Death Mocks Her

Wednesday, August 24, 2011 1:25 PM By crosswaysnet , In


"Doom am I, full-ripe, dealing death to the worlds, engaged in devouring mankind." Lord Krishna

For two cycles now, Katniss Everdeen has stared straight into the maw of death… and let it consume her. There's only a shell left, yet this irrepressible teen has become immortal by becoming the dealer of death. "I’m running on hate. When the energy for that ebbs, I’ll be worthless," she groans. At first she had to kill to survive. Now she must hate and kill to survive. What kind of survival is this? It's not. And to think, all she ever wanted was to settle down and spend her years angst-ing over which high school crush to marry. Well, dear soul-weary reader, if you've persevered with her this far (and millions have) there's no choice but to see her through until she flames out and rises from the ashes.

Katniss is alternately oblivious to and obsessed with her powers. She seems to instinctively know that she will inevitably fall into the pit and take everyone else with her. Still, she refuses to accept the reality of death in any concrete way. "To believe them dead is to accept I killed them." And she's killed plenty, by commission and omission. Her kin from District 12 are the first to succumb in the new global war, adding to her critical mass. The Panem apocalypse draws the opposite poles of the Capitol and the rebel District 13 into a death spiral. And die they will continue to do.

Some deaths are simply plot dominoes, some poetic, others terribly ironic. Watch the downfalls of one tyrant at the very moment of exultation and another in defiant lunacy.  They're the two faces of tragedy acting out their final scene simultaneously, following the direction of Lord Katniss, Destroyer.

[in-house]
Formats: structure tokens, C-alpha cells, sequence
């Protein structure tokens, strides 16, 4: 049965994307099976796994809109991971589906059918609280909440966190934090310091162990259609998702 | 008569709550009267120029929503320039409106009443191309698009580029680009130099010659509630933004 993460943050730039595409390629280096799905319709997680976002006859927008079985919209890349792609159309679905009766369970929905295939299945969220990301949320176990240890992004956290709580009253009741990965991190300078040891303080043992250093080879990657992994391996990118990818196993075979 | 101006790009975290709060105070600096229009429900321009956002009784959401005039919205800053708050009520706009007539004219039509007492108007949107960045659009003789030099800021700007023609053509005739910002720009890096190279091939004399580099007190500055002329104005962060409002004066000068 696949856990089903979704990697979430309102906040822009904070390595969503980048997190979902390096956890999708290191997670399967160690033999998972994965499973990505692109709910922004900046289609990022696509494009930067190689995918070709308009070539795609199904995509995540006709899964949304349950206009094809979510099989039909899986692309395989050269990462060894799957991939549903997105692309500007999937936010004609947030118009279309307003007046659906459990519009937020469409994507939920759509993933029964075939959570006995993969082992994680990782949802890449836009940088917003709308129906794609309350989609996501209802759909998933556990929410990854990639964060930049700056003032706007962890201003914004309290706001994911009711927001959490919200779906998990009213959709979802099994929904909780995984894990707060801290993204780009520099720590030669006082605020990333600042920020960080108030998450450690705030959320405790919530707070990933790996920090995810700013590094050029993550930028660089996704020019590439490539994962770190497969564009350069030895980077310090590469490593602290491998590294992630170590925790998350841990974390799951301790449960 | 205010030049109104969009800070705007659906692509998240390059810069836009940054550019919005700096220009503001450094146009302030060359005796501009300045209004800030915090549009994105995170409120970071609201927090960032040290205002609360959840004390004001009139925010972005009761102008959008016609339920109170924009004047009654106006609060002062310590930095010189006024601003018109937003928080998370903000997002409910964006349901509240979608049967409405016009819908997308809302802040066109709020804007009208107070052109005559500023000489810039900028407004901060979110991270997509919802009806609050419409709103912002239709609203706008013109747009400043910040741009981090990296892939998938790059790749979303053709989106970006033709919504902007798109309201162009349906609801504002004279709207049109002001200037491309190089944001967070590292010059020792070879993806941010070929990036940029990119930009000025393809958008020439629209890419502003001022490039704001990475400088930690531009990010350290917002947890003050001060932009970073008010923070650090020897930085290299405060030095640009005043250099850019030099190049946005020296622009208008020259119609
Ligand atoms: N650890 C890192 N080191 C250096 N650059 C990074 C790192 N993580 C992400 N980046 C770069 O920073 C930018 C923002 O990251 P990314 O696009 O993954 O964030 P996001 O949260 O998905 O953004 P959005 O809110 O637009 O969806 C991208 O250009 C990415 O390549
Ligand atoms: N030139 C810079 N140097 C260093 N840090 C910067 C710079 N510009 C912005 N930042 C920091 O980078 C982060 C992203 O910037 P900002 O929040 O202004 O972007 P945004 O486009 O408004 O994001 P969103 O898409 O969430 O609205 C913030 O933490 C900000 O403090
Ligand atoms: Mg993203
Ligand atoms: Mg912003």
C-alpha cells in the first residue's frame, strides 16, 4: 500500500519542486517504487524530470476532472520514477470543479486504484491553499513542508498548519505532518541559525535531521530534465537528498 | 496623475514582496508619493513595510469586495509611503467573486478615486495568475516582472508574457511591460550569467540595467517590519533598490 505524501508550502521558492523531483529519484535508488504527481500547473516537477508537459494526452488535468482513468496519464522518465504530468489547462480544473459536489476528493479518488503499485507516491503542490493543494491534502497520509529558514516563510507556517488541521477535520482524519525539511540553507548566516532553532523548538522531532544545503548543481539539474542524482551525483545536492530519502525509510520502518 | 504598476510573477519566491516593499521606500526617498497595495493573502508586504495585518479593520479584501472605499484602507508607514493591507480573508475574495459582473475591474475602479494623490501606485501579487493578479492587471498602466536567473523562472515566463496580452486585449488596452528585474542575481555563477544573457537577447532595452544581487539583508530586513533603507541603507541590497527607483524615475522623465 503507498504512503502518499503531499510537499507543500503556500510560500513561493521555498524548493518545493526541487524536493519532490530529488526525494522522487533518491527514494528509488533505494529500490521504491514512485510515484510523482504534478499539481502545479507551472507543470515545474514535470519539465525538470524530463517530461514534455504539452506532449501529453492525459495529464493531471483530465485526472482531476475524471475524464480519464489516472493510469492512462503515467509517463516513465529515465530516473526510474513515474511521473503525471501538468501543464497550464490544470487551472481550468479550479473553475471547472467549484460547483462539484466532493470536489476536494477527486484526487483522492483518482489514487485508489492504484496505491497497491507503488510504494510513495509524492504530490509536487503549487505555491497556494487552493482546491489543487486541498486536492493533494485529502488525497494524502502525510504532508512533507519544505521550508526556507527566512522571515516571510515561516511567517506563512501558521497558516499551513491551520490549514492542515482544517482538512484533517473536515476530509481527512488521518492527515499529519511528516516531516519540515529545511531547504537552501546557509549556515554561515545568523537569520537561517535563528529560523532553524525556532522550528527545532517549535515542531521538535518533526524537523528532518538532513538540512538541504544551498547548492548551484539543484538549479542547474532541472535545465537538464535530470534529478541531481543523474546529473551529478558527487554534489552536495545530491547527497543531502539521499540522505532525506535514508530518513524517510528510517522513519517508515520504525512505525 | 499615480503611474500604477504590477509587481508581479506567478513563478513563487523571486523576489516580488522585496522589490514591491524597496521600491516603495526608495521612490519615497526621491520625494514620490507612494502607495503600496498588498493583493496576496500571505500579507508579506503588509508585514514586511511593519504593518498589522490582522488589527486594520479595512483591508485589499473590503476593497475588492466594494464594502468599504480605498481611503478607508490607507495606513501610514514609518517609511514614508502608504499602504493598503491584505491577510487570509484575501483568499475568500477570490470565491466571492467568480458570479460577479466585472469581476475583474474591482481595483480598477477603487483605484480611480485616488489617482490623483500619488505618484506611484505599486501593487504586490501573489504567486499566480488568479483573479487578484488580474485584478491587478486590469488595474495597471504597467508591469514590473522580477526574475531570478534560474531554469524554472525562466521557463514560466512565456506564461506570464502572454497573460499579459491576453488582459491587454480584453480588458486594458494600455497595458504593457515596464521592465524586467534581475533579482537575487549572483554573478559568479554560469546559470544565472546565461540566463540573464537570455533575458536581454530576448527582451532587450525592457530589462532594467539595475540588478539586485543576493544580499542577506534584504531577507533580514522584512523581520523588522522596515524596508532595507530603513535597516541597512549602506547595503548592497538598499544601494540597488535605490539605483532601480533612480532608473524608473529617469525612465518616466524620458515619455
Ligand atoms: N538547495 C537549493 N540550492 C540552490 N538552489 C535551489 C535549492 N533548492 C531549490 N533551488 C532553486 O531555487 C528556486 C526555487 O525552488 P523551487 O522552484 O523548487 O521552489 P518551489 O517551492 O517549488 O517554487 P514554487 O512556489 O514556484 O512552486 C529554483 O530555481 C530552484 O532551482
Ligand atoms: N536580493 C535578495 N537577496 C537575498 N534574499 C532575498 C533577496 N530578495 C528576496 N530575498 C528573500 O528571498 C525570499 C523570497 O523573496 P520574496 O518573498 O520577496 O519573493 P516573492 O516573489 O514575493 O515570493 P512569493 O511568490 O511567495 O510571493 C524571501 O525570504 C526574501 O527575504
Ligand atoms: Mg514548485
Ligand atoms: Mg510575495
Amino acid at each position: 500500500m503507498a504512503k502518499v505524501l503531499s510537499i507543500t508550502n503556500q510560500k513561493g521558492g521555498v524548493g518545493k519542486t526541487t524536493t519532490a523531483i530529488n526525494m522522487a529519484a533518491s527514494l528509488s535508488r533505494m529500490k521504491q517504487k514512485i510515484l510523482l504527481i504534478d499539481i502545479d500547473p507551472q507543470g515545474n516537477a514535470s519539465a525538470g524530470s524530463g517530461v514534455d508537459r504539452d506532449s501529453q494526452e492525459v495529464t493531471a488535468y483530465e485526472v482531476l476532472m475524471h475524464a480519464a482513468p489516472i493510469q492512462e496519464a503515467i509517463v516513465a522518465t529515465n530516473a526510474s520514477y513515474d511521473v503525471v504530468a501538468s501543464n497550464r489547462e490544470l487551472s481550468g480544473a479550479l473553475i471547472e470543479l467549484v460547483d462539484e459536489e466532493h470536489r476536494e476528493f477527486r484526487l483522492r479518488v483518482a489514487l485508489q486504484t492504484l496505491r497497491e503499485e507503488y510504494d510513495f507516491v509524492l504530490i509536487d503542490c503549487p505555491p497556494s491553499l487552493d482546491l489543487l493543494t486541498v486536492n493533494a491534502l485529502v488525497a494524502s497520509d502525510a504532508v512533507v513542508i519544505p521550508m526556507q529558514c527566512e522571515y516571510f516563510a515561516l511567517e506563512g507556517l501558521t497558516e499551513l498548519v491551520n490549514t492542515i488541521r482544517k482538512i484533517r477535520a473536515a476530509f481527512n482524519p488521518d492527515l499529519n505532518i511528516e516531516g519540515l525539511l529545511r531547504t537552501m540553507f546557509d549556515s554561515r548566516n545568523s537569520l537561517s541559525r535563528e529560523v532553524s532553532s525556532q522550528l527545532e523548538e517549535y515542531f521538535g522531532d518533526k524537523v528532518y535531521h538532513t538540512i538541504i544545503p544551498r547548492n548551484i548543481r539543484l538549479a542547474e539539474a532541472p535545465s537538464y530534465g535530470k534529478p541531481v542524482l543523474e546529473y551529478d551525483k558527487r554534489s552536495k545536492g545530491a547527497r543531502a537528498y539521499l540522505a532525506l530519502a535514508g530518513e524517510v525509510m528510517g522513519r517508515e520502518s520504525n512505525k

By now, if death is not your opiate, you have a stronger constitution than most. Yet even when the stage is collapsing around us, some passings still have the literary power to prick the heart. What makes these particular deaths more poignant than others? They connect us to the innocence or beauty that we still know in this world, but which is so conspicuously absent in Panem. For almost three books, Suzanne Collins has allowed us a little vain hope, but hope is not intended to survive this house of horrors. The little hothouse flower, the last little splash of real color in a world of scorched neon is ultimately extinguished. As the flames lick her own body, Katniss finally confesses "the ones I hated are winning, and if she clings to me, she’ll be lost as well. “Prim, let go!” And finally she does."  We know that the hated ones had won long ago. Perhaps it is proper of Prim to fly away from this Land of Neverhope. But where's there to go? Perhaps annihilation will be more merciful than Miss Collins.

How do you know when you're really dead? In Panem, you never will. This has always been a land of living execution.  Fairytales - especially the dark ones - have always possessed the shadowlands. They're supposed to scare us back to the light. Katniss has a strange gravity, however, and keeps drawing us back into her orbit; her universe; her singular doom. The universe is flying apart and collapsing at the same time with Miss Everdeen as the seed of demise at its core.

Without a spiritual dimension, and wholly lacking a redemptive subtext, The Hunger Games trilogy is firmly rooted in a naturalistic worldview. The only seemingly transcendent elements are visceral. "...you can feel the rejuvenating effect that a good meal can bring on. The way it can make people kinder, funnier, more optimistic, and remind them it’s not a mistake to go on living. It’s better than any medicine." Dickens saw beyond the meal to the "Milk of Human Kindness." Not the inhabitants of Panem. For Katniss her most 'spiritual' moments are brought on by designer drugs. As moving as Katniss's hallucinations are, visions of eternity are nothing more than the cruel hoax of a distorted 'reality' distorted even further by hyper-heroine. 

In  the end, there's nothing more than an end. And don't be fooled by the innocence of the children. There's no utopia ahead for them, and there's no shepherd to lead them. The only phoenix here is the song itself - taking flight and trilling its melody down on the scarred earth. It's a mocking song.

1 comments :

Cher said...

Too bad the book was not as good as your review!!

August 24, 2011 at 2:16 PM

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